April 1963

Cultural Aspects of Delusion

Author Affiliations

By Edward Weinstein, MD. Price, $5. Pp. 204. Free Press of Glencoe, 60 Fifth Ave, New York, 1962.

Arch Intern Med. 1963;111(4):533. doi:10.1001/archinte.1963.03620280133035

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The analysis of symbolic behavior and communication, which was first described by Sapir and Whorf, is extended by Dr. Weinstein in clarifying the role of psychotic processes as a mode of adaptation in the social field. In previous publications the author described brain damaged patients, including those with diffuse injury or brain stem lesions, who then developed obscure language and gestural patterns which were nevertheless integrated patterns with social and dynamic significance. The thesis of this research is that symbols and symbolic behavior are structured early and provide one with a sense of reality. Under the stress of illness, whether it is organic (brain damage) or functional (schizophrenia), we select early learned preferred systems of intimate communication.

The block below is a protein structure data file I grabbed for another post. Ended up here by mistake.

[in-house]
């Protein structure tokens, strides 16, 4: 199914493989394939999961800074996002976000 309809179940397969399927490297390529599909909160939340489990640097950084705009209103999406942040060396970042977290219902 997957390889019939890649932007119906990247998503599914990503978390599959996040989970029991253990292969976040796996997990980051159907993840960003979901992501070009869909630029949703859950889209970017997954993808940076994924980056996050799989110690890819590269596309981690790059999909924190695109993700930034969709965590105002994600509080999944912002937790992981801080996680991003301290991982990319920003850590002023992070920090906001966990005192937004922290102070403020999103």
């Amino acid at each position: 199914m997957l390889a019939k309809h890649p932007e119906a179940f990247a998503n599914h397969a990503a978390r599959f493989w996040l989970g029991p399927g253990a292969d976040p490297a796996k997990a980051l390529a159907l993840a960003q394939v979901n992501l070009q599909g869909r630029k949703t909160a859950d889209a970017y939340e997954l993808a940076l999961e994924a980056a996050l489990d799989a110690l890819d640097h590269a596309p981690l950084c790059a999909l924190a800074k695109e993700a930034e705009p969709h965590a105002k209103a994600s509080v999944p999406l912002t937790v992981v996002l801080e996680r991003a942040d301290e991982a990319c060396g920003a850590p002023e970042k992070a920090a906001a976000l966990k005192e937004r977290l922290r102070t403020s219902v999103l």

The author chose the Virgin Islands to investigate the significance of cultural factors in delusions. There are four subcultures extant in these islands: native (British and American Virgin Islanders), continentals, French, and Puerto

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